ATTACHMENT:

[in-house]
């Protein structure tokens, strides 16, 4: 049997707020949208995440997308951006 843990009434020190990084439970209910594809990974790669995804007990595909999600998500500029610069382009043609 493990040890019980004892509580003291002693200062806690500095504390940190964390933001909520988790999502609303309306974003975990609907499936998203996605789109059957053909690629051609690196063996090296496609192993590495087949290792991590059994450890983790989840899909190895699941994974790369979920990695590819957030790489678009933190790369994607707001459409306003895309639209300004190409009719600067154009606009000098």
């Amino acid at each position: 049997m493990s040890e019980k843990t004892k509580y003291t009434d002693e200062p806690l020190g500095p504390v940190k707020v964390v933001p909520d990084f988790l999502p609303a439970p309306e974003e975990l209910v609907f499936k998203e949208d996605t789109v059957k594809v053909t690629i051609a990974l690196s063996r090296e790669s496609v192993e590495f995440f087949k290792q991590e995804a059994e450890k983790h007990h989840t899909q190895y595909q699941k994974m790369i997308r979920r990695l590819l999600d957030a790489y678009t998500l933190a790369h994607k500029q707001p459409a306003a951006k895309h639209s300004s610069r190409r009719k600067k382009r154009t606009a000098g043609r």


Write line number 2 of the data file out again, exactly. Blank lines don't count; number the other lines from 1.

């Protein structure tokens, strides 16, 4: 049997707020949208995440997308951006 843990009434020190990084439970209910594809990974790669995804007990595909999600998500500029610069382009043609 493990040890019980004892509580003291002693200062806690500095504390940190964390933001909520988790999502609303309306974003975990609907499936998203996605789109059957053909690629051609690196063996090296496609192993590495087949290792991590059994450890983790989840899909190895699941994974790369979920990695590819957030790489678009933190790369994607707001459409306003895309639209300004190409009719600067154009606009000098």